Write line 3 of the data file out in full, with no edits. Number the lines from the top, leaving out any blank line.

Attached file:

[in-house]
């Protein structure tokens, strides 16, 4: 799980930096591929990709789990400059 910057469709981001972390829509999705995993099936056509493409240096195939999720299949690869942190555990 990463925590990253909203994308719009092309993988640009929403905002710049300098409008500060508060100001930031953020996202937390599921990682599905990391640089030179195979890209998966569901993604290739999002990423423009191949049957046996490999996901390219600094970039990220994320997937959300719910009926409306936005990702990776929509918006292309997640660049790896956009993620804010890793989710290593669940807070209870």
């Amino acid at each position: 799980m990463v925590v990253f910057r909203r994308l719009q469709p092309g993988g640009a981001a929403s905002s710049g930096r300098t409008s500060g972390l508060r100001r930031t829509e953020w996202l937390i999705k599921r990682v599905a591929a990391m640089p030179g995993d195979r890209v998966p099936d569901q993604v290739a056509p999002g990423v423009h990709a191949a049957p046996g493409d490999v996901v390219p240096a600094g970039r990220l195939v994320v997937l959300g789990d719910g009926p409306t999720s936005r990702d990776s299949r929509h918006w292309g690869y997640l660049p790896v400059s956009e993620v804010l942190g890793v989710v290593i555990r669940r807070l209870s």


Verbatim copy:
């Amino acid at each position: 799980m990463v925590v990253f910057r909203r994308l719009q469709p092309g993988g640009a981001a929403s905002s710049g930096r300098t409008s500060g972390l508060r100001r930031t829509e953020w996202l937390i999705k599921r990682v599905a591929a990391m640089p030179g995993d195979r890209v998966p099936d569901q993604v290739a056509p999002g990423v423009h990709a191949a049957p046996g493409d490999v996901v390219p240096a600094g970039r990220l195939v994320v997937l959300g789990d719910g009926p409306t999720s936005r990702d990776s299949r929509h918006w292309g690869y997640l660049p790896v400059s956009e993620v804010l942190g890793v989710v290593i555990r669940r807070l209870s």